(Published by The Humane Society of the United States)
By Kevin Saldanha, DVM, BVSc&AH, MVSc Mississauga, Ontario
I have been a companion animal veterinarian for more than 20 years and a practicing Roman Catholic for most of my life until about five years ago.
My journey away from Catholicism and organized religion to atheism and now secular humanism was via a dietary change to vegetarianism coinciding with a quest to understand the after-lives of animals. It was through a discussion about having a 'Blessing of the Pets' at our local church that I started questioning my concept of 'soul' and how that applied to animals.
The parish priest was reluctant to allow a "St. Francis of Assisi" type blessing because of an incident at another church where a pet owner wanted her poodle to partake in the Eucharist and receive Holy Communion after the blessing. After acknowledging that it was inappropriate, I suggested that only a very passionate pet owner would want the similar blessings of communion for her closest companion.
He argued that the dog could not have benefited in any tangible way because it did not have a 'human' soul. A discussion ensued as to the difference of animal and human souls which left me more confused than before. Until that time, I had never questioned that animals had a similar after-life to humans, where we would all meet up once again, being whole and healthy as described in the comforting poem 'The Rainbow Bridge'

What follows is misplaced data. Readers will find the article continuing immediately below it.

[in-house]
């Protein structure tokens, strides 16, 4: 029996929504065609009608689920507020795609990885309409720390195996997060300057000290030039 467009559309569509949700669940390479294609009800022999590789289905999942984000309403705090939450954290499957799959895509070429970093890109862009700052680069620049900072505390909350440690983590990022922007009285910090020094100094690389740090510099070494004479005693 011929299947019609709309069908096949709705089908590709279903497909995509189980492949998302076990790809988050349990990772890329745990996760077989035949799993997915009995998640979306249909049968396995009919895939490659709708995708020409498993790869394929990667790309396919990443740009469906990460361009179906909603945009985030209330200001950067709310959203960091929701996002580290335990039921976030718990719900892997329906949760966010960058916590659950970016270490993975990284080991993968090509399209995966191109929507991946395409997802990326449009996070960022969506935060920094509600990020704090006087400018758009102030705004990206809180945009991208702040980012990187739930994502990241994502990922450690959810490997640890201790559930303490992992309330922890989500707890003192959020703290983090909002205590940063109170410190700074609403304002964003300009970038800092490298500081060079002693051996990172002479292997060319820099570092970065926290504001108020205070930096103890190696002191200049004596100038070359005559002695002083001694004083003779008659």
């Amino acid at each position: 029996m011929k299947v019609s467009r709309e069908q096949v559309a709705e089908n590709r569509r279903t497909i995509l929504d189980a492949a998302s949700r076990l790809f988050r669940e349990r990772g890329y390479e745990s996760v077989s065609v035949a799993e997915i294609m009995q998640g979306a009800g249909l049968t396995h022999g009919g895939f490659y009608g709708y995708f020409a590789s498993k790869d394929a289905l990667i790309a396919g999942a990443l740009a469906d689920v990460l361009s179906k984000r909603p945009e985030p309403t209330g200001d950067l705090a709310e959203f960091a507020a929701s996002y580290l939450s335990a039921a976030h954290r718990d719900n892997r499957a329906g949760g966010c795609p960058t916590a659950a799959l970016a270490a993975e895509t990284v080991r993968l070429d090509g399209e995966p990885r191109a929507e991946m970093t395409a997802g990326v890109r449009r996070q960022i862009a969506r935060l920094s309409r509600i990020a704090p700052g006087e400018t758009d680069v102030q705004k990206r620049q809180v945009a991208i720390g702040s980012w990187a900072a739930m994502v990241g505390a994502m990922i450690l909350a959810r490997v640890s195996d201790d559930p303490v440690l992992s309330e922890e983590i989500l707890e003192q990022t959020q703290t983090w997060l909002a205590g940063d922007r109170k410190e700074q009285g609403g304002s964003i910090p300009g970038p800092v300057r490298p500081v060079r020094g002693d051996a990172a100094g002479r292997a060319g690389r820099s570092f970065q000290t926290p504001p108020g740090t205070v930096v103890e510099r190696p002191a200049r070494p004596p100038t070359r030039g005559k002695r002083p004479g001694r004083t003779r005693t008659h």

A few months before this conversation, I had chosen to follow a vegetarian diet while trying to follow a healthier lifestyle. Until then, I had not considered the after-lives of animals we breed, nurture and slaughter for food. Through my professional training, I learned humane animal husbandry techniques, but I never made the connection between the pets we treat with such love and compassion and the food on my plate.
I started becoming aware of the inconsistency of my attitudes towards different classes of animals based on their utility for humans. Two books which were instrumental in changing my attitude were 'Diet for a Small Planet' by Frances Moore Lappe and 'The Pig who Sang to the Moon' by Jeffrey Moussaieff Masson.
While I had effectively compartmentalized my knowledge of evolution from my religious beliefs, I was now beginning to feel the need to reconcile the two and felt that there could only be one truth. Which was it? That all animals, including the ultimate primate, Homo sapiens, had souls which then made the assumption that all had equally significant afterlives, or that none did.
Two books by animal rights activist and lawyer, Steven M. Wise—"Rattling the Cage" and "Drawing the Line"—blurred the line on sentience and intelligence in primates and other species respectively. When exactly, during evolution or gestation, did the eternal human soul get infused into our bodies?
As that concept began to unravel, so did many others of the faith of my baptism, leaving me bewildered and lonely. I knew that I wasn't the only one to come up with this conundrum and went online to find like minded individuals. I had to bypass the angry atheist and Internet infidel sites, finally landing on the secular humanists, who put reason and intent to our lives without need for a supernatural deity.